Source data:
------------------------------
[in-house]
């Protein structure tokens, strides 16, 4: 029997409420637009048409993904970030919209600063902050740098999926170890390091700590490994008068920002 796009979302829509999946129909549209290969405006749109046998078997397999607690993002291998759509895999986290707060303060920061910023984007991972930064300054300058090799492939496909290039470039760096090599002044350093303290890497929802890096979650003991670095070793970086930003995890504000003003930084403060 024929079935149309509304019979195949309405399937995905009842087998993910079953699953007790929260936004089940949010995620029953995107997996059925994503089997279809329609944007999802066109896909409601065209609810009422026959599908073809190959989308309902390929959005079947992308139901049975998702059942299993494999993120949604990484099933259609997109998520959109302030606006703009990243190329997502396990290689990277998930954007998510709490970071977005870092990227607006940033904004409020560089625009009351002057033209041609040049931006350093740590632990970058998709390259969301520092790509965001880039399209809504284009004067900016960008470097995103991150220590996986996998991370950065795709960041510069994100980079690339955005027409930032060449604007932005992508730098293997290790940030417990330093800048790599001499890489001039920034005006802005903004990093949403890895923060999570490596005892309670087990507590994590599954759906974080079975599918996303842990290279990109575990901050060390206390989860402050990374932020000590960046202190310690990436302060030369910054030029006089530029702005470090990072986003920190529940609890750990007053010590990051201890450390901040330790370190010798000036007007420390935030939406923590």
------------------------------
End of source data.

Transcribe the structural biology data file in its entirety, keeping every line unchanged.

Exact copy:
[in-house]
């Protein structure tokens, strides 16, 4: 029997409420637009048409993904970030919209600063902050740098999926170890390091700590490994008068920002 796009979302829509999946129909549209290969405006749109046998078997397999607690993002291998759509895999986290707060303060920061910023984007991972930064300054300058090799492939496909290039470039760096090599002044350093303290890497929802890096979650003991670095070793970086930003995890504000003003930084403060 024929079935149309509304019979195949309405399937995905009842087998993910079953699953007790929260936004089940949010995620029953995107997996059925994503089997279809329609944007999802066109896909409601065209609810009422026959599908073809190959989308309902390929959005079947992308139901049975998702059942299993494999993120949604990484099933259609997109998520959109302030606006703009990243190329997502396990290689990277998930954007998510709490970071977005870092990227607006940033904004409020560089625009009351002057033209041609040049931006350093740590632990970058998709390259969301520092790509965001880039399209809504284009004067900016960008470097995103991150220590996986996998991370950065795709960041510069994100980079690339955005027409930032060449604007932005992508730098293997290790940030417990330093800048790599001499890489001039920034005006802005903004990093949403890895923060999570490596005892309670087990507590994590599954759906974080079975599918996303842990290279990109575990901050060390206390989860402050990374932020000590960046202190310690990436302060030369910054030029006089530029702005470090990072986003920190529940609890750990007053010590990051201890450390901040330790370190010798000036007007420390935030939406923590």